International Monetary Fund (Washington, DC)

Cote d'Ivoire: Côte d'Ivoire to Get More Than Us$4 Billion of Its Debt Cancelled By the IMF and World Bank

press release

Washington, DC — The International Monetary Fund and the World Bank's International Development Association (IDA) approved US$3.1 billion[1] under the Heavily Indebted Poor Countries (HIPC) Initiative, and another US$1.3 billion[2] of debt relief under the Multilateral Debt Relief Initiative (MDRI).

"This is a step in the right direction. Poverty is so great in the Ivory Coast and the people need this relief," said Eric LeCompte, Executive Director of Jubilee USA Network. "However, even though this is a step in the right direction, this doesn't do enough to address where this debt came from and how to lift this nation out of poverty."

To qualify for these debt relief programs, nations must be both heavily impoverished and highly in debt. Côte d'Ivoire has struggled with poverty and civil war, while its economy struggled. Throughout the 1980s and 1990s, the nation's economy shrank by 30% while the government was spending about 1/3 of its revenue annually repaying foreign debts. At the same time, from 1985 to 1998, the percentage of the population living on less than a dollar a day increased from 25% of its population to 50%.

While this debt relief will ease the country's debt struggle, it should be seen as moderate debt relief and not a solution to years of struggle for Côte d'Ivoire. To reach the completion point of the initiative, the point at which the HIPC process ends and a country is eligible to receive debt relief, countries must comply with a number of conditional economic measures, including radical free market policies and severe austerity measures laid out by the IMF.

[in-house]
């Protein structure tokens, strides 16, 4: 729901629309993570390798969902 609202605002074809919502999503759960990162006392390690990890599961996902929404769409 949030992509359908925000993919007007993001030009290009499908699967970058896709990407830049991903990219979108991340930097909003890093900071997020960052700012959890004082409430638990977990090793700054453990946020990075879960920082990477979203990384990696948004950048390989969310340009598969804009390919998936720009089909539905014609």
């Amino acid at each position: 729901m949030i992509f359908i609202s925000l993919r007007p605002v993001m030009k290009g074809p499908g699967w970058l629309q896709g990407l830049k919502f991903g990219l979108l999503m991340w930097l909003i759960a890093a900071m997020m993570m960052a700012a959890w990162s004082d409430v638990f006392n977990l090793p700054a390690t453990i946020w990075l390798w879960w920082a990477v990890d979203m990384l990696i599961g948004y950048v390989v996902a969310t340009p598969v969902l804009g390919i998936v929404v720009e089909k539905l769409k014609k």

Additionally, under these initiatives, debts from loans taken out in the past eight years and those owed to most private creditors will remain, meaning that loan servicing could be higher and possibly rise back to one-fifth of government revenue by the end of the decade.

"We need real solutions to the international debt crisis that is affecting poor people around the globe. We really need to move beyond relief with conditions and establish an international debt arbitration process - a process that will be in the best interests of the lender and borrower," said LeCompte.

Jubilee USA Network is an alliance of more than 75 US organizations, 200 faith communities and 50 Jubilee global partners. Jubilee USA Network has won critical global financial reforms and more than 120 billion dollars in debt relief for the world's poorest countries.

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